An app for keeping kosher during Passover and beyond

The Orthodox Union has released an app to help you keep kosher, which includes a special chametz function for Passover.

February 23, 2012 18:35
2 minute read.
Woman with smart phone

Woman with smart phone. (photo credit: Thinkstock/Imagebank)


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With Passover just a month away, a new app aims to help consumers keep kosher throughout the eight-day Jewish festival and to stay up to date on kosher products throughout the rest of the year.

Released by the Orthodox Union (OU), which promotes the values of the Orthodox Jewish community, the app called OU Kosher provides consumers with updates on products that have been certified by the OU, which is the world's largest kosher certification agency.

"The classic myth, even amongst secular Jews, is that the rabbi blesses the food. But the issue is not about blessing food. It's about the actual food that we're permitted to eat and the combinations of it," explained Gary Magder, director of digital media for the Orthodox Union.

In addition to providing information on which products are kosher, the app also sends alerts when new products are certified, or when existing products are no longer adhering to kosher standards.

And while the app can be used throughout the year, Magder said that it will be especially relevant during Passover when the rules on which foods to eat and which to avoid become more complex.

"What's kosher and what isn't during Passover becomes so much more complicated because certain kinds of products that are fine during the year are not fine to eat during that eight-day period," he said, adding the app includes chametz, the leavened foods that are forbidden during this time.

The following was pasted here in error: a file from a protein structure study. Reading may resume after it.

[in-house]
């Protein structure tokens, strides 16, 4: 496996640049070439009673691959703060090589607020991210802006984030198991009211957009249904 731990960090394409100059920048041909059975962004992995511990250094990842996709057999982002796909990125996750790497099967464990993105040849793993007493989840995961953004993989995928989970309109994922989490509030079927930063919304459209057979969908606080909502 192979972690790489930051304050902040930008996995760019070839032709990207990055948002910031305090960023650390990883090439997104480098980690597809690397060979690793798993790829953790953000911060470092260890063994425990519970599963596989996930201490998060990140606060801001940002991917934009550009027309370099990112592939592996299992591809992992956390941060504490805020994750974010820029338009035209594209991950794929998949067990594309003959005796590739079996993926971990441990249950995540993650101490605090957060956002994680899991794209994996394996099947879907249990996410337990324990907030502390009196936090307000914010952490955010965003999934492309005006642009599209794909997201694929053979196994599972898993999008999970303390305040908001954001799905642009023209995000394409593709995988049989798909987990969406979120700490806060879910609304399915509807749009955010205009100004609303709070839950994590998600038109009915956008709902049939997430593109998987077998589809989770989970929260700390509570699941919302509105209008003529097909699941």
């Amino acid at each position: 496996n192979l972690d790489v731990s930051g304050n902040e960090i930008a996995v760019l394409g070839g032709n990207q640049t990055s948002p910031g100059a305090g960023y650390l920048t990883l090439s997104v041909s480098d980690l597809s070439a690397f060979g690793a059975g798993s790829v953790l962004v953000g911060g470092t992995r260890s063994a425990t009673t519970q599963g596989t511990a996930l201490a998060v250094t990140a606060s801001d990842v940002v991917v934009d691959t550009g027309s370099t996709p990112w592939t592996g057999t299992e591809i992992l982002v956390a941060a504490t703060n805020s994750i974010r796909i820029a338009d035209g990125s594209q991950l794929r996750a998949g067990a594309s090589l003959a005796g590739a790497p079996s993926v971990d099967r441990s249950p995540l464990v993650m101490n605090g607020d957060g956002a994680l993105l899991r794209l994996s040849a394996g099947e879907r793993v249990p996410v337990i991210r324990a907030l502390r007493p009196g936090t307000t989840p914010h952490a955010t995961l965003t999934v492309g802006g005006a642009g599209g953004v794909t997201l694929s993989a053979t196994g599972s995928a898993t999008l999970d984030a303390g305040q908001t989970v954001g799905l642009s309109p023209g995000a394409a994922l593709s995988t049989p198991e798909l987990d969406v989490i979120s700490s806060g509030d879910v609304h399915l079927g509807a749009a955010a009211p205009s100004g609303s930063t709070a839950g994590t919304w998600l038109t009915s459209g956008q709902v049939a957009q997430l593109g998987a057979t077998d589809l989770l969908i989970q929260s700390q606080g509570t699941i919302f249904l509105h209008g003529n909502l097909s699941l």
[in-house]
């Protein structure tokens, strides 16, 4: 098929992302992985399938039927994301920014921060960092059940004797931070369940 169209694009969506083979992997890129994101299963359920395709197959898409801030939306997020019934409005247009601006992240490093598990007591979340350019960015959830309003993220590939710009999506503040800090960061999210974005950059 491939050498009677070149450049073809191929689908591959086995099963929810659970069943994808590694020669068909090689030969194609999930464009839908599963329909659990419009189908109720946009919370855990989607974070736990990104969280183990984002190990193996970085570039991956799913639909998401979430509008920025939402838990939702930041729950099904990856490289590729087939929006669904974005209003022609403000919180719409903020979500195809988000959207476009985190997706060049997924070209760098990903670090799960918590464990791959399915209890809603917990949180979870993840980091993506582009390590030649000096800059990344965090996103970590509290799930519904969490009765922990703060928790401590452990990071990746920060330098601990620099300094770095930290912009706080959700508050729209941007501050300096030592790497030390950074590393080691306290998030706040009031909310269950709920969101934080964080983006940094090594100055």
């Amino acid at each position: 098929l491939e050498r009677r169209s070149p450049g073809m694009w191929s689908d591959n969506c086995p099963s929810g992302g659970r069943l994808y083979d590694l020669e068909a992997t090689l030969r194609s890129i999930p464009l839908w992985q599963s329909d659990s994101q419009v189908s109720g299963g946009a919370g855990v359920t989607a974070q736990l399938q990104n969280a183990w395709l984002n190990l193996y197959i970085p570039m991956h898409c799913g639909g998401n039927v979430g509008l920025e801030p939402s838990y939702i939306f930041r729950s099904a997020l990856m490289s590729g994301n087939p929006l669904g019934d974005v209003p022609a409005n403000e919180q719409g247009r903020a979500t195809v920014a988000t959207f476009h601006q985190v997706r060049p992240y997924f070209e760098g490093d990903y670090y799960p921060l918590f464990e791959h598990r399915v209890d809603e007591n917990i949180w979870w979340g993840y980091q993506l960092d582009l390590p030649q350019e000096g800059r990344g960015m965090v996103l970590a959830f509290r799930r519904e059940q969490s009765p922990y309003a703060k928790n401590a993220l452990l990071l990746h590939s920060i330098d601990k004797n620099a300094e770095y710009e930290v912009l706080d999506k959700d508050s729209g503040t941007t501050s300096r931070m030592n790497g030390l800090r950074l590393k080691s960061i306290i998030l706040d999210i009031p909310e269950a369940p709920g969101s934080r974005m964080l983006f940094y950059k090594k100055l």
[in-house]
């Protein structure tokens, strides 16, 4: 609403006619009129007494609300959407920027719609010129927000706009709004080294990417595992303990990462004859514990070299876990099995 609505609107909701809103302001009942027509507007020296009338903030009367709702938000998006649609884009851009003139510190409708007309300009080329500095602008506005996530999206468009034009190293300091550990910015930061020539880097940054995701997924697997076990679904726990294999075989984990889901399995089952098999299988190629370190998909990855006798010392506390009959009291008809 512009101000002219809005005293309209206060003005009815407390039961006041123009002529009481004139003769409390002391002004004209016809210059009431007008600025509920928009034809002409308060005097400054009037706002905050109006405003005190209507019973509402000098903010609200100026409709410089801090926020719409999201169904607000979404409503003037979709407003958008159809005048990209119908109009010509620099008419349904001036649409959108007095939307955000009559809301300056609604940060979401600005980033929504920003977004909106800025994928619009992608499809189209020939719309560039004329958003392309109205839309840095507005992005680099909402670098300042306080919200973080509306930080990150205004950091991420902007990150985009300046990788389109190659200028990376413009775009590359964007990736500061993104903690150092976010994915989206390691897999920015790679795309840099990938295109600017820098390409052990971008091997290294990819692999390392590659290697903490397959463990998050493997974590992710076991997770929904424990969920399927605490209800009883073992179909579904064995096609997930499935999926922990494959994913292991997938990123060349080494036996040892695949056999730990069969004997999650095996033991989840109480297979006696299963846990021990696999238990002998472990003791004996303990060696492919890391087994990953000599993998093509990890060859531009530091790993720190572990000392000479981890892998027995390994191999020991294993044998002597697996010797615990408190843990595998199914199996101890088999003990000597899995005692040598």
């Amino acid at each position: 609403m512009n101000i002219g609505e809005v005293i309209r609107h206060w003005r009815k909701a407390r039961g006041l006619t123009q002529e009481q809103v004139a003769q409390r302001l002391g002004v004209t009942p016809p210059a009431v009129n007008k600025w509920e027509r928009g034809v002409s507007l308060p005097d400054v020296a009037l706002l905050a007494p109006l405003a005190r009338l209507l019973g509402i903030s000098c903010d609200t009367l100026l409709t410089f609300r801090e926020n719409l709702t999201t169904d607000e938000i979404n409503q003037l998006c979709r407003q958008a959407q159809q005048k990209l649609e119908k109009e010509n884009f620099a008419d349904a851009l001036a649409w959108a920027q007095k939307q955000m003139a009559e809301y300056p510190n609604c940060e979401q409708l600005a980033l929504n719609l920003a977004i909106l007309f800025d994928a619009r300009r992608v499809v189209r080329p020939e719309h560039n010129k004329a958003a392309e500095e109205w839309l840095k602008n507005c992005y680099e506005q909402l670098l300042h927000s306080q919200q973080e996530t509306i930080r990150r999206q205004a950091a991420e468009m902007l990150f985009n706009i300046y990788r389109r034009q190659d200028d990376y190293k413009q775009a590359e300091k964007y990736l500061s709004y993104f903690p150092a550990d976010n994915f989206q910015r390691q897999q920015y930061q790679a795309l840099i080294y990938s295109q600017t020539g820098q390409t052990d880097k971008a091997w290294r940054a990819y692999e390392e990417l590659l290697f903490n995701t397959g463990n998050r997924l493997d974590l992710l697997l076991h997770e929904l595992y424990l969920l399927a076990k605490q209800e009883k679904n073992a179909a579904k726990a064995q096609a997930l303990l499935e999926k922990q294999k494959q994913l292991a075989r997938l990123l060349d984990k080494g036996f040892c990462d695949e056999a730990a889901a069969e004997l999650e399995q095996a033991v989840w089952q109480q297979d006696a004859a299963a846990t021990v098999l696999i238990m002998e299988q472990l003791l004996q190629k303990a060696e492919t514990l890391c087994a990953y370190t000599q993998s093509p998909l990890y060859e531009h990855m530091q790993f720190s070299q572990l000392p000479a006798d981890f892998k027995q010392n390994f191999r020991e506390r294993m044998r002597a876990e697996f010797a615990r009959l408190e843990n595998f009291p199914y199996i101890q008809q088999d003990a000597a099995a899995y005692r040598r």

The kosher certification is dependent on both ingredients and the manufacturing process. When factories are involved, the certification becomes more complicated since various products can share the same equipment.

If the equipment has been used for dairy and is then used in the production of meat, or vice versa, then that equipment has to be either changed or cleaned in some way.

"The Orthodox Union has people around the world called mashgiach making visits to the people who produce kosher food. They are, in effect, inspectors who actually go into businesses and work with the production people to ensure their ingredients and process is producing kosher foods," Magder explained.

Consumers can send questions directly to the OU through the app about kosher products or on how to maintain kosher in their homes.

The Orthodox Union oversees the production of more than 1 million products worldwide, in 7,000 plants in 83 countries. Their largest growth area is in China where they have certified over 450 companies. The OU also supervises the companies that make the ingredients for kosher products.

The market for kosher products, according to Magder, extends beyond Jewish consumers. He explained that the extra level of trust and supervision that goes into certifying products as Kosher also makes them attractive to people with food allergies, or members of other religions with similar dietary restrictions.

"Because it's food, there's an intimate relationship there. For people who are kosher consumers, there's no cheating. It's either to the standard or it isn't. Kosher consumers don't take any chances."

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